Many consider the "ground" of the building to be impeccable "earth ground". I have only found one building with a perfect earth ground. That plant used a 300 foot well with all metal piping, and a meticulously bonded water sprinkler system. They used this system to ground all their systems to. This was the only plant that I never had any noise problems with.
Back then, I was supporting a PLC control system with PC and instrumentation. Looking back, I think the system design was inherently susceptible to noise. The design only worked well with a perfect ground. One of those hypothetical systems from the Deutschland.
So I am always skeptical when there is some odd intermittent behavior with controls and instrumentation. Throw in a few variable frequency drives (VFD) and some big motors and you add to the fun. Now add just a little corrosion or a few bad connections on the ground lugs and it gets real fun. Also keep in mind, these plants I am referring to can be 40 acres under one roof. One textile plant I installed machines in was so big, you could not see the end of the isle.
I have my doubts about plant grounding. Only a deep ground that hits the water table will be a real earth ground. Anything less that this is hit or miss.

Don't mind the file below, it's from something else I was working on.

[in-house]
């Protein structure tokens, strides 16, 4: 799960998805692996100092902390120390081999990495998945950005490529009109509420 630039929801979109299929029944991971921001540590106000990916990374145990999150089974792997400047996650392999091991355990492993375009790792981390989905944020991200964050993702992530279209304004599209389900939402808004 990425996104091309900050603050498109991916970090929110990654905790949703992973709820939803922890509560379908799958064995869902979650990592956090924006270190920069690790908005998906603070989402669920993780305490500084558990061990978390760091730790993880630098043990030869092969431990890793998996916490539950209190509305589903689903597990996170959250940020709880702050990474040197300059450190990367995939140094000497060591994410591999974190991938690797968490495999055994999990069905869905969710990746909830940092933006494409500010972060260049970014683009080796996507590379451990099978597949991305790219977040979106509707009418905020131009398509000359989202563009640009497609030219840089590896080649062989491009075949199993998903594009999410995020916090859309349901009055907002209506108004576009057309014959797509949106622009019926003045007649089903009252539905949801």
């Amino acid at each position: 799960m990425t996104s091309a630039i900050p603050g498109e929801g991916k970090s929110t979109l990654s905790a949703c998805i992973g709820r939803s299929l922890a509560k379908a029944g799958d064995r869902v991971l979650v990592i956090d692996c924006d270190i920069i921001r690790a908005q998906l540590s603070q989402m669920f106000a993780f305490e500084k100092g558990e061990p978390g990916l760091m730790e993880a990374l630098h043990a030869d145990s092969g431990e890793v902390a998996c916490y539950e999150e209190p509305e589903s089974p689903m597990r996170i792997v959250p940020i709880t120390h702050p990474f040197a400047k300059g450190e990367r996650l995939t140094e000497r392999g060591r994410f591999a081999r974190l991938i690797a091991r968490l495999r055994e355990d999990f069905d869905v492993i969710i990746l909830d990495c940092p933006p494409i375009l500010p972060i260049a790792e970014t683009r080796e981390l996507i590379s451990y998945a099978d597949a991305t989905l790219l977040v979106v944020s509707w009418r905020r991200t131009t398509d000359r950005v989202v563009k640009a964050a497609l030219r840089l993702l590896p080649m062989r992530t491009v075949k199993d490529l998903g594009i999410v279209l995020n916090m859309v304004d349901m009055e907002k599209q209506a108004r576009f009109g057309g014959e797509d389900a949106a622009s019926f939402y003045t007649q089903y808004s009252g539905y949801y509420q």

Inverters and motor contactors generate huge amounts of noise. Less than perfect grounds will cause no end to issues.
In these cases, do you stop the installation and force the plant to fix their ground? I have managed this a few times, but it is an uphill battle.
In many cases, connecting any instrumentation to the plant ground can cause more problems than it fixes.
After a few big arguments with plant management, I have simply installed my own instrument ground and used for the installation. When this fixed the issues, we charged them for it and moved on. Let them argue about plant grounding with themselves.
Working system trumps all the "rule of thumbs". Recently, I have been supporting automotive assembly systems using PLCs and robots. They don't seem to have many issues with noise, except for the IT side and the Ethernet communications. But that is usually just a bad wire or several bad connectors in the system, or when someone accidentally connects the Ethernet back into itself as a loop. But that's to be expected. I think the industrial robots and AB and Siemens PLCs are designed as robust industrial systems that are less sensitive to noise issues compared to the instrumentation/ controls I used to support.
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